This weekend, Central Texans will probably be reminded that winter has a downside.
Forecasters expect high temperatures in the 50s and lows in the 40s, with possible scattered thunderstorms and perhaps as much as 3 inches falling in some spots between Friday and Monday. Camp Mabry normally sees about 2.4 inches for the entire month of December.
Stand outside in one place for 12 hours and the odds of getting wet are 60 percent on Friday, 80 percent on Friday night, 90 percent on Saturday, 70 percent on Saturday night and Sunday, and 40 percent on Monday night, according to the National Weather Service forecast Thursday afternoon.
November brought a few cool days and a few rainy days, but never at the same time — until now. Although Friday’s high is expected to be around 64— only a few degrees below normal — temperatures on Saturday and Sunday are supposed to peak at 55 degrees, about 10 degrees cooler than normal for this time of year.
This will probably be the coldest, wettest and (even without another University of Texas loss in football) dreariest weekend in some time. Pant cuffs might be dampened.
“We’re expecting multiple rounds of light to moderate rainfall,” said Jared Allen, a meteorologist with the National Weather Service. Deluges are unlikely, he said, meaning that flash floods are also unlikely, even with several inches of rain possible.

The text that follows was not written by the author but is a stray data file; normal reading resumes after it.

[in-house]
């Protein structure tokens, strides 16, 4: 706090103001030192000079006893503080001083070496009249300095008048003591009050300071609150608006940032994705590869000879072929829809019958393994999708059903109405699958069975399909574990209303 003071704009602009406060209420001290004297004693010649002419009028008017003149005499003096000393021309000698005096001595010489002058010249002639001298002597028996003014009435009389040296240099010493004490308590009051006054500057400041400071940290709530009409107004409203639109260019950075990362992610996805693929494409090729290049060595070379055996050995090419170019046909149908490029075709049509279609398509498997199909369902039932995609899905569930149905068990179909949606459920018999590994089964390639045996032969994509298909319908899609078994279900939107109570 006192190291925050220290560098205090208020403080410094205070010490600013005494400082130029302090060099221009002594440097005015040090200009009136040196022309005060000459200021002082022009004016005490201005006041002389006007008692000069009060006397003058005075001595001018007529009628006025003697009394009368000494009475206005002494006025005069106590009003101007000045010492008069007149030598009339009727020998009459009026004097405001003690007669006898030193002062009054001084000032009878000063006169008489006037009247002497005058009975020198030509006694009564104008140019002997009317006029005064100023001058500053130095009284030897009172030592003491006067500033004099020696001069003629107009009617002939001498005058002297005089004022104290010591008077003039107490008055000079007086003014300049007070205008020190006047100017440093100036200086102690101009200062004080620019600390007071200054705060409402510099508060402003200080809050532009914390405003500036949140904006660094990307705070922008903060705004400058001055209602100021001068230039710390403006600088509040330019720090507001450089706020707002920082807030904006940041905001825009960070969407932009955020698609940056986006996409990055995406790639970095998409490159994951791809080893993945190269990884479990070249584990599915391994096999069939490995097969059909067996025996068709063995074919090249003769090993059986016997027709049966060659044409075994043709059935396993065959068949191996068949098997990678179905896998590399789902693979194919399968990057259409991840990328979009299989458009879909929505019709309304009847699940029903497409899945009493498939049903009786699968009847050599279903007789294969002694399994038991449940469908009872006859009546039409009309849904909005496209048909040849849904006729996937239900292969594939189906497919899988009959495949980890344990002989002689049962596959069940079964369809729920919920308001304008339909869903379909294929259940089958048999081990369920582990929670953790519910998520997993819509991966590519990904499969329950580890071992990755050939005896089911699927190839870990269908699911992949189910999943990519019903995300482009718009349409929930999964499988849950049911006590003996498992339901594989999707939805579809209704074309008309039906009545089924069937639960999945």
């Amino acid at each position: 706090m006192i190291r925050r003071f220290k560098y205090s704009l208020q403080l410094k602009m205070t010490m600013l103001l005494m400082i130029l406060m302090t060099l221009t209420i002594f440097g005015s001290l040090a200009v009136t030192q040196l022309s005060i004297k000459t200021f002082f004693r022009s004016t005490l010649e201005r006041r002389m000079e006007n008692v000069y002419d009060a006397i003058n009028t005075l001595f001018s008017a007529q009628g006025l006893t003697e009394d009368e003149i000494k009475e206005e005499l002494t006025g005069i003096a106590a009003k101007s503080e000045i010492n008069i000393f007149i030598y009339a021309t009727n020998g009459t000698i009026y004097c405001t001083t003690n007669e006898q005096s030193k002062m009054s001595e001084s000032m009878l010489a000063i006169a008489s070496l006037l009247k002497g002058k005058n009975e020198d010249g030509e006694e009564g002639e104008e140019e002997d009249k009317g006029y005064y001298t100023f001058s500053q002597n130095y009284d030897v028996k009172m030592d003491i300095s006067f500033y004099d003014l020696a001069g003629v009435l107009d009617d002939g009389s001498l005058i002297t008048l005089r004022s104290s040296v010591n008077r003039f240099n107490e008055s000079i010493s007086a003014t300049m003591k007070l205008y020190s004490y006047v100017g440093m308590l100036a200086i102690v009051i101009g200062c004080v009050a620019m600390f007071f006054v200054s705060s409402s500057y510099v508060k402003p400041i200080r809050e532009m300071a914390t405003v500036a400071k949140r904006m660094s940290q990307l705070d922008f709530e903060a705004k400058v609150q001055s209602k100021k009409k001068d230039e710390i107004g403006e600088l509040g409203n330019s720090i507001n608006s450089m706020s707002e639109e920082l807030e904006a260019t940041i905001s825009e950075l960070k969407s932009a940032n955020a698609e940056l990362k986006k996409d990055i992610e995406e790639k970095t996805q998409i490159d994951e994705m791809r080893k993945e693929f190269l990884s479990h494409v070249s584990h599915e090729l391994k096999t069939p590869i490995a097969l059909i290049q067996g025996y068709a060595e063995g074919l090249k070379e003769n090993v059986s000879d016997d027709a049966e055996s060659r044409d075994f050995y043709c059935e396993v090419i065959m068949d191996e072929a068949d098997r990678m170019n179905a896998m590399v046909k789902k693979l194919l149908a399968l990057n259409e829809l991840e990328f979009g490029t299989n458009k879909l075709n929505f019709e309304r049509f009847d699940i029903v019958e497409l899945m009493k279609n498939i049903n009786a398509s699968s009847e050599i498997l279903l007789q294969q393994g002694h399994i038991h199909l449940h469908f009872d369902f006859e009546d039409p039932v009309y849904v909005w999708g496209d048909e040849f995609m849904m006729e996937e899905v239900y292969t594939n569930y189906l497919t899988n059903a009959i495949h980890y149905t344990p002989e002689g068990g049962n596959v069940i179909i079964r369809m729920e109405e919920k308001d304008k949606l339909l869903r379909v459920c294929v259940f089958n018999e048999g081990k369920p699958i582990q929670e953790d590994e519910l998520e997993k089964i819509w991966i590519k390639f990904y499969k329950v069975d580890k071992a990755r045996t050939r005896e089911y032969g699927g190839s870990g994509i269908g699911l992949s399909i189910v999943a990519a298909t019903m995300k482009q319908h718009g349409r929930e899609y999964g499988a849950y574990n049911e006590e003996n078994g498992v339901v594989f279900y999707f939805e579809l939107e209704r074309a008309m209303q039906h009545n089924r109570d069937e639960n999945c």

That rain will be the result of a warm front that moves into Texas from the Gulf and stalls south of San Antonio, Allen and University of Texas meteorologist Troy Kimmel said. As the front stalls, unstable air higher in the atmosphere should move into Texas from Mexico. The meteorological mixture of unstable air and moisture is expected to create the rain storms.
“We’ll see a little break in the weather by Tuesday of next week with a mix of clouds and sunshine expected,” Kimmel wrote on his blog.
The rainy weather is probably a fitting start to winter, which began — at least according to the meteorological definition — on Thursday. But most Central Texas forecasters say a warmer and drier than normal winter is probably in the offing.
Surface temperatures in the equatorial Pacific are cooler than average, which makes the atmosphere above the Eastern Pacific stable and ultimately tends to push storms well north of the Lone Star State. That, in turn, tends to mean warmer and drier conditions. La Niña, as the weather pattern is known, is basically the bizarro twin of El Niño, the pattern characterized by warming ocean temperatures that made last fall and winter among the wettest periods on record for the Austin metro area.